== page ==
Grizzlies 130, Suns 112: Vincebus Ejectum


Zach Randolph awaits his rebound. - LARRY KUZNIEWSKI
  • Larry Kuzniewski
  • Zach Randolph awaits his rebound.

Something about this year’s configuration of the Phoenix Suns just doesn’t agree with the Grizzlies—probably mostly Devin Booker—and after all of the “no, really, I do want to fight you but this much smaller person is inexplicably able to hold me back” of the last meeting between these two teams, the ersatz fisticuffs started early in last night’s rematch at FedExForum with this message in a bottle from Vince Carter:

Vince, post-scuffle and pre-ejection. - LARRY KUZNIEWSKI
  • Larry Kuzniewski
  • Vince, post-scuffle and pre-ejection.

Needless to say, Vince’s elbow (though it may not have connected as intended) was not well received by Booker and his Phoenix teammates, and in the ensuing scrum Carter did enough that Monty McCutchen later explained to David Fizdale that he had to toss Carter even though he didn’t want to.

It worked out for the Grizzlies, though, even though it seemed as though maybe they’d miss Carter’s contributions in what was at the time a close game. After a listless few minutes, the ejection sparked the Griz to be more aggressive on the offensive end—and, indeed, to match the intensity with which the Suns were playing—and by the time the second half rolled around, the defense caught up, too, and the Griz opened up a big lead that they wouldn’t relinquish. That’s the recap. What did we learn from this first home game in forever? Chandler Parsons could call it a season and it probably wouldn’t hurt the Grizzlies much.

Other than causing a minor commotion by having some 19-year-old Instagram model attracting attention sitting courtside in a purple wig and some kind of fishnet bodysuit thing under a Griz jersey Parsons didn’t do much last night. In 23 minutes, he attempted 4 shots and made one, a three pointer. He seems terrified to shoot the ball—he had several opportunities to take slightly contested but still decent looks from long range, and on almost all of them he held the ball too long and passed it up, or pump faked trying to draw contact instead of just shooting the ball. He’s still not moving well, he’s never been a good defender and the Grizzlies just aren’t consistent enough on that end to always cover for him. If you watch closely, Marc Gasol only passes Parsons the ball when he’s doubled and Parsons is extremely open. He’s just not ready yet.

I know the minutes thing is a mandate, and that it’s part of his rehab process. I know that it’s entirely possible that in another couple weeks he’ll start to show more signs of life and at least return to being a slightly-above-average player. But right now, he’s not, and his 20 minutes a night are soaking up time that could be better used by James Ennis (who, let’s face it, has been better than Parsons all season long) and a shift in the rotation.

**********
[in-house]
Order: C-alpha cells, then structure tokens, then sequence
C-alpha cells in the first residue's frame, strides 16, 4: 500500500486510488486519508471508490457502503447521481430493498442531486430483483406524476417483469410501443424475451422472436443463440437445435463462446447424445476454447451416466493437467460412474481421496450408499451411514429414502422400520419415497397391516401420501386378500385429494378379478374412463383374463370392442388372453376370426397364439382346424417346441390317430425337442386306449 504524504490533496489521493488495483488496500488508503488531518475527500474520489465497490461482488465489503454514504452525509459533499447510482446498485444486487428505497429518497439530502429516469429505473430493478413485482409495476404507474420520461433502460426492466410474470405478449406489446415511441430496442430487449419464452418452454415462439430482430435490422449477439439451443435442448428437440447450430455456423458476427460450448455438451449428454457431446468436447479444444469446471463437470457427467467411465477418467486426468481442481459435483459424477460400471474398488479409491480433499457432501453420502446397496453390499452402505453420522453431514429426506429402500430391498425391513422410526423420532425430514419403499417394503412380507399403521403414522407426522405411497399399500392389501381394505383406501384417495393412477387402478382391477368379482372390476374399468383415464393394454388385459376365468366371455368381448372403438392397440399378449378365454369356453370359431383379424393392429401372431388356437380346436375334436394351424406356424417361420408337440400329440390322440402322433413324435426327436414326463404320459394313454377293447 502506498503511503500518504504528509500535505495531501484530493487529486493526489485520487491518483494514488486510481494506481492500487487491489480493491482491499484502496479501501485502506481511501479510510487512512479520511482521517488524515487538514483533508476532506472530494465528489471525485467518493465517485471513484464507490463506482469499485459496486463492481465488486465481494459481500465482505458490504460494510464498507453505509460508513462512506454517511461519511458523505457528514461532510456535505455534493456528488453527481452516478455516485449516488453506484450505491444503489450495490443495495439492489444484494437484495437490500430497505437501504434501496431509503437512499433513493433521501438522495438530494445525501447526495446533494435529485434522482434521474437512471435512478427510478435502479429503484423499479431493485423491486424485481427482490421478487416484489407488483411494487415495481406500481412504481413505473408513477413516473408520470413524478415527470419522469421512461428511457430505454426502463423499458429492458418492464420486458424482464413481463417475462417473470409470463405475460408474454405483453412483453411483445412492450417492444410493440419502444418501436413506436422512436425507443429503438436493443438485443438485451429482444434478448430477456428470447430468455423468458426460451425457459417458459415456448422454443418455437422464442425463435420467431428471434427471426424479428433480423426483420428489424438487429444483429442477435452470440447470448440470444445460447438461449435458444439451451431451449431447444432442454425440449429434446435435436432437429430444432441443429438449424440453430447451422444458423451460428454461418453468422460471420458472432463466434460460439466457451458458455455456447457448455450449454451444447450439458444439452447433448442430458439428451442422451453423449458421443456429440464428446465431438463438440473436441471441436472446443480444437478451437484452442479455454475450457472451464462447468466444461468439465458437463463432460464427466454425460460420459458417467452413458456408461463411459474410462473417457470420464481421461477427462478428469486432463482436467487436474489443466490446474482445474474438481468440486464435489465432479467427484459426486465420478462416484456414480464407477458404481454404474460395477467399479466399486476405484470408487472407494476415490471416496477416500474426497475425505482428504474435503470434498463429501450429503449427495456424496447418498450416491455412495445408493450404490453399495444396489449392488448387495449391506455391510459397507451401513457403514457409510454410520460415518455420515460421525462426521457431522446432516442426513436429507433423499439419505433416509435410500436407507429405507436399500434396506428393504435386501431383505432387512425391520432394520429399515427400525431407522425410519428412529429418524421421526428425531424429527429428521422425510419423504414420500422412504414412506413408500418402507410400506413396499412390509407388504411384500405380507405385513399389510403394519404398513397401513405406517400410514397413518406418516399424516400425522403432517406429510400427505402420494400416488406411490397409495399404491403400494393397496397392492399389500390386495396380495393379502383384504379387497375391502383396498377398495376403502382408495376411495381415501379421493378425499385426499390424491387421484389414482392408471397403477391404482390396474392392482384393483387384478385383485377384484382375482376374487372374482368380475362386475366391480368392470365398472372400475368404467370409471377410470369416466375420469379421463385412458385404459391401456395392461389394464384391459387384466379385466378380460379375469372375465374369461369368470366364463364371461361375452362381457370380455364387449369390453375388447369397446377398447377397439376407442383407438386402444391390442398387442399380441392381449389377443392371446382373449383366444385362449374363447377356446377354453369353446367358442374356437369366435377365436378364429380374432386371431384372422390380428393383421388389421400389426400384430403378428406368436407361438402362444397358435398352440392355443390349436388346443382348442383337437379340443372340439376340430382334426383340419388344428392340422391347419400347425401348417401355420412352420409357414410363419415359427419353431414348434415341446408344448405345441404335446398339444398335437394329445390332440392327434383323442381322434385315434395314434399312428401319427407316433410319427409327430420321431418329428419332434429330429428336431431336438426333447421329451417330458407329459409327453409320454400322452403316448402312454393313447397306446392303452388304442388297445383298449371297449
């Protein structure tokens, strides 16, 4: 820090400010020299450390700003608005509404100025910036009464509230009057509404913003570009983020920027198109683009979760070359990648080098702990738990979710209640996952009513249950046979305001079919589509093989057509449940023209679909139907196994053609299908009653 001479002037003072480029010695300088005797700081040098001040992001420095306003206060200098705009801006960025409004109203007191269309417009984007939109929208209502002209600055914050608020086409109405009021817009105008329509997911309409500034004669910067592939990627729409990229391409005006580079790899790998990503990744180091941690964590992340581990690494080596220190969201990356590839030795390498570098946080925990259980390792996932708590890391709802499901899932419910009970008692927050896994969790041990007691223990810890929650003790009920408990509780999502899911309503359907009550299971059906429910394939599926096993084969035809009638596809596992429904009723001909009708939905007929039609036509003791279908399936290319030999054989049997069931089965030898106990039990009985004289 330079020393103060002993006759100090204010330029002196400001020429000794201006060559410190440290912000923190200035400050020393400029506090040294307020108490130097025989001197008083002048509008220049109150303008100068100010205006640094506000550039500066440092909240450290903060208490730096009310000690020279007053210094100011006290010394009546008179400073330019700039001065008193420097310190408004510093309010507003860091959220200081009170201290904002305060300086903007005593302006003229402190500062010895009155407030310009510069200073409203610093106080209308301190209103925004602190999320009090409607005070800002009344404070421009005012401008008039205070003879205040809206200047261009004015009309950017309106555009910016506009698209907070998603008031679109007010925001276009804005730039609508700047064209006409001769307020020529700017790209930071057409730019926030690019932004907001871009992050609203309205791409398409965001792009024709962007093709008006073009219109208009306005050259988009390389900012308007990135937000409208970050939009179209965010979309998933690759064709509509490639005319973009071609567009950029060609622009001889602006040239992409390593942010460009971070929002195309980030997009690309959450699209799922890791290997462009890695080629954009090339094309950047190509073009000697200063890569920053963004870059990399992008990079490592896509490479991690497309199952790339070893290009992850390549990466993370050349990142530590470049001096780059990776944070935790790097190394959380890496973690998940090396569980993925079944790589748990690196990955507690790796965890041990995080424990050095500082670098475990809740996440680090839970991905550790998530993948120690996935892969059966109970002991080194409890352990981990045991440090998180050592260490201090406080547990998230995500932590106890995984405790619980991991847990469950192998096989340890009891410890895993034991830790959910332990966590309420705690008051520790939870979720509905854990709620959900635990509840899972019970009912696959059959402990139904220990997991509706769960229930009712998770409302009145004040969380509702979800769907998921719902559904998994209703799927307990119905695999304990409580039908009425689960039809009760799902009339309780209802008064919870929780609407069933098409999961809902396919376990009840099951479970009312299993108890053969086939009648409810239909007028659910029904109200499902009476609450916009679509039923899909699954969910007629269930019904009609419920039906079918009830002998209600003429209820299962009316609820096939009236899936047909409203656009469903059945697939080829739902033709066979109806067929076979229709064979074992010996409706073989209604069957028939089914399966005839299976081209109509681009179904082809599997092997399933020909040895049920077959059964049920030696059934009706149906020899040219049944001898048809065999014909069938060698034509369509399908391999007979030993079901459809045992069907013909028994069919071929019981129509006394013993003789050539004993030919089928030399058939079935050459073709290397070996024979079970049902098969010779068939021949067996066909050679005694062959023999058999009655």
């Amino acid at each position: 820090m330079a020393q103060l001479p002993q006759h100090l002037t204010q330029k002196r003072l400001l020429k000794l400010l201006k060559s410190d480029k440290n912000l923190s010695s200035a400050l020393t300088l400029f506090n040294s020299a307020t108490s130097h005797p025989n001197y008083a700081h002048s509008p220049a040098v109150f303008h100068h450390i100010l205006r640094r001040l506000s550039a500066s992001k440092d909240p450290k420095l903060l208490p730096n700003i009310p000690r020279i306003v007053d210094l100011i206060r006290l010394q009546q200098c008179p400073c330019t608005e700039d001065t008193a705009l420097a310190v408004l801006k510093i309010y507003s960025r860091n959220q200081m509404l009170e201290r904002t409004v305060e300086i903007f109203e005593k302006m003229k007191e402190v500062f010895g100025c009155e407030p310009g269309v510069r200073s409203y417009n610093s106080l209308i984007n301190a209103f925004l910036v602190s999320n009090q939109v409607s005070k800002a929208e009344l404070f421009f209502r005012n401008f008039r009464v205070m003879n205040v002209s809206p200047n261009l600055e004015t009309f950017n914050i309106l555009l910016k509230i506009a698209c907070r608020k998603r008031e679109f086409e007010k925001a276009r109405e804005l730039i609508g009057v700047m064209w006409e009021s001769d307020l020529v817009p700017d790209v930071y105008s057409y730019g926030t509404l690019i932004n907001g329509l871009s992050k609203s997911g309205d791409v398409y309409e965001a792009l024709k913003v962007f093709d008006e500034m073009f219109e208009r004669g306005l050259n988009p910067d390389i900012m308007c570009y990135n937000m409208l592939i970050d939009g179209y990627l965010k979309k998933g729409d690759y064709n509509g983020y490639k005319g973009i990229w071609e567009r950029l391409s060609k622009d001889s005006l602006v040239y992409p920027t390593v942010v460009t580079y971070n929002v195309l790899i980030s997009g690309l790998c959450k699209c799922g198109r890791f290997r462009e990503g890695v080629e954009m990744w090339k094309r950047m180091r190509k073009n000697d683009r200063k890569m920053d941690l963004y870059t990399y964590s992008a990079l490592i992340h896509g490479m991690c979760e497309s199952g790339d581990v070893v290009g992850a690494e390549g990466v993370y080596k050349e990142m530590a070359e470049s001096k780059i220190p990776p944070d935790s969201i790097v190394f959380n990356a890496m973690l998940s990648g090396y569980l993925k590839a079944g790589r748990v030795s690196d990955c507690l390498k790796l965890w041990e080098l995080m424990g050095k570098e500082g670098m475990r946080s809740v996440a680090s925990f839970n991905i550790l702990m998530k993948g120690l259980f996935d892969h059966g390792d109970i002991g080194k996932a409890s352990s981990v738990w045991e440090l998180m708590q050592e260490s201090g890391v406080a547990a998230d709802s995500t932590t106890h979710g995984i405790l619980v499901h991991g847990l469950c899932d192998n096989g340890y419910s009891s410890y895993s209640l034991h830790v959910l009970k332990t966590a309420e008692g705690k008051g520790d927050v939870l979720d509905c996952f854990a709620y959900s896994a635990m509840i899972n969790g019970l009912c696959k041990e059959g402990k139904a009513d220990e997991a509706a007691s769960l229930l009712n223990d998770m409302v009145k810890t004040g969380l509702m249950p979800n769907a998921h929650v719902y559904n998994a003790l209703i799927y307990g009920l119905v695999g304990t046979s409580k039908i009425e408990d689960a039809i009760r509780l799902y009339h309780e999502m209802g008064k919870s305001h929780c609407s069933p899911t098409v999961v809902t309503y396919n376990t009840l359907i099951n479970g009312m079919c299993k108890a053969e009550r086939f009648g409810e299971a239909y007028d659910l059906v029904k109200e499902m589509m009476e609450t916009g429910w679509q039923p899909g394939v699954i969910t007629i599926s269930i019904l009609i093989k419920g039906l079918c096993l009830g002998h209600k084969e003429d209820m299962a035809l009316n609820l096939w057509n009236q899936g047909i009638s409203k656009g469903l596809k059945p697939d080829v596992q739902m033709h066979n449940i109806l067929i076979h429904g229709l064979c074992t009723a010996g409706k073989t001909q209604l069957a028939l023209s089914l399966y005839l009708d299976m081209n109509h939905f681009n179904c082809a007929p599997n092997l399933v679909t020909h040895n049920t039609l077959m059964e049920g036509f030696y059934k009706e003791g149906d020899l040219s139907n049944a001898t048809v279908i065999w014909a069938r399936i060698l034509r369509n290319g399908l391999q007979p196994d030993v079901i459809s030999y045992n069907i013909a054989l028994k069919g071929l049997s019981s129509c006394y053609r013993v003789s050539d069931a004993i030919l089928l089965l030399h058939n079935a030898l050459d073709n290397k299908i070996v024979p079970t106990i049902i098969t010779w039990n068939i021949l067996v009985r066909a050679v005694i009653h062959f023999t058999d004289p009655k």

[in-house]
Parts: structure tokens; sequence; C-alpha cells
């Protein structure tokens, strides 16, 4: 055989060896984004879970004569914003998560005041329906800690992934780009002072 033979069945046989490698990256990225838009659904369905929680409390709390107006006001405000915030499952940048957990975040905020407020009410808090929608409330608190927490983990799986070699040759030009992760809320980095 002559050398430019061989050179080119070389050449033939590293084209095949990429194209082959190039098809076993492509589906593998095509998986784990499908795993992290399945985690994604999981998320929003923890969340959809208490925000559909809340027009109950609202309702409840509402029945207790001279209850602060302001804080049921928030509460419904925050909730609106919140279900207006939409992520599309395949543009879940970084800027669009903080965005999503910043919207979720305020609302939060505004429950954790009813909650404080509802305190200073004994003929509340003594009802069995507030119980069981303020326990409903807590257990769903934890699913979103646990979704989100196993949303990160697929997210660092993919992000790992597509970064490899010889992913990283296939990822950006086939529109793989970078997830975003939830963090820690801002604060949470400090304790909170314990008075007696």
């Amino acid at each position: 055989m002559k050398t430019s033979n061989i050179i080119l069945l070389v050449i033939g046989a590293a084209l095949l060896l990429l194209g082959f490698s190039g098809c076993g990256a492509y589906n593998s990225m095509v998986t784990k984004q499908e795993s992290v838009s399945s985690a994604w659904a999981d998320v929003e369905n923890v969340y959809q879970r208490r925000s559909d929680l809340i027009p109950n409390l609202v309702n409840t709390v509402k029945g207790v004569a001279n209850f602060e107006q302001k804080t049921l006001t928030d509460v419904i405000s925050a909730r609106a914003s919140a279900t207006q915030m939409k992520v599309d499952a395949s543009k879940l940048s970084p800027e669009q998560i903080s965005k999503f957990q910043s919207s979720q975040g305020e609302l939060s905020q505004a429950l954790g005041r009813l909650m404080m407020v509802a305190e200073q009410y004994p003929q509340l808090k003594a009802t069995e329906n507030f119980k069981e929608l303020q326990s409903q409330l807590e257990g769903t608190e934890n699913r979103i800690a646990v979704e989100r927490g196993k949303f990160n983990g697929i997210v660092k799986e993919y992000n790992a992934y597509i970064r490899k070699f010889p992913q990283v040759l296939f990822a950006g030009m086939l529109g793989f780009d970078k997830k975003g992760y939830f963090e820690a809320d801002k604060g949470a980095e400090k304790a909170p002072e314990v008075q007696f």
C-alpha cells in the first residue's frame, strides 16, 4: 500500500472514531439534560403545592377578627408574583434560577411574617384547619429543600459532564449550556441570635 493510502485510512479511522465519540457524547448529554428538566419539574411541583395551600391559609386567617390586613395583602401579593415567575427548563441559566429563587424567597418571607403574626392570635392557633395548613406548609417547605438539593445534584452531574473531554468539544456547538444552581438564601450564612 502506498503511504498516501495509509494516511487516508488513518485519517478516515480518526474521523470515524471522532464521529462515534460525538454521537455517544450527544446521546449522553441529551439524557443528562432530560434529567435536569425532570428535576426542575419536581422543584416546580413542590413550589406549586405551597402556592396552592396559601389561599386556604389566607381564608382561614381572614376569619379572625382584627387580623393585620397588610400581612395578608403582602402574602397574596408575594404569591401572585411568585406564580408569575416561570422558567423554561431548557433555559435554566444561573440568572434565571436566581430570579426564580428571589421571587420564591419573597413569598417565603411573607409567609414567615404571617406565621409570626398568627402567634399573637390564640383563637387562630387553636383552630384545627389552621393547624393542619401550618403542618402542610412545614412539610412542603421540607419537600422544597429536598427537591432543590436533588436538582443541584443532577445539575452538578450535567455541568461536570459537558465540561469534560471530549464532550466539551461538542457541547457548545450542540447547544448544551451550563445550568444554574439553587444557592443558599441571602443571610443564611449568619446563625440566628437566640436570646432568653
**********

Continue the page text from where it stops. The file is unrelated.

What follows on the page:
Two things stick out to me here. First, the Grizzlies should have learned after signing Vince Carter and Brandan Wright that signing guys Dallas let walk means they’re going to miss a whole year. Carter’s playing great now. Wright is a big deal for what the Grizzlies can do on offense. But neither of them was worth anything in the first years of their deals, and Parsons is continuing that tradition. Stop signing guys Dallas decides they don’t want anymore. This is the same as Chris Wallace’s “well this guy went to Kansas so he's gotta be good!” thing. Just quit.

Secondly, I just don’t think losing Parsons for the rest of the year makes the Grizzlies worse. How much better is he going to get by the playoffs if this is how slowly he’s progressing? Is Fizdale really going to roll into a playoff series starting Conley, Allen, Parsons, Green, and Gasol, which is essentially 3-on-5 on offense and 4-on-5 on defense? That seems like a great way to get served a Gentlemen’s Sweep (being bounced in five games) if they finish in 7th place. Or, they could shut him down, do something else, let him keep working out, lock him in some sort of fitness dungeon this summer where you can make sure he’s actually doing his conditioning work (which he clearly didn’t last summer, bum knee or no), and try again in 2017-18. That’s what I’d do at this point. Maybe he’ll work out so much he gets the summertime blues and makes my too-clever-by-half title pay off:

That was my main takeaway from last night. Seeing it in person after a long break melted away the optimism that was clouding my vision on Parsons. I still totally believe he can get healthy and be an above-average player for the Grizzlies. For the Grizzlies’ sake, I hope that’s the outcome. But it ain’t happening this year, and at this point in the season, coming down the stretch trying to solidify a solid playoff seed, I think they have to play their best players this year, not the guys with the biggest contracts.

The Grizzlies hung 130 points on Phoenix even given those limitations, but I think that’s more about how bad Phoenix is defensively than anything else. Without the Carter ejection it’s easy to see how this game could’ve evolved into another low-energy loss to a bad team through a lack of focus.

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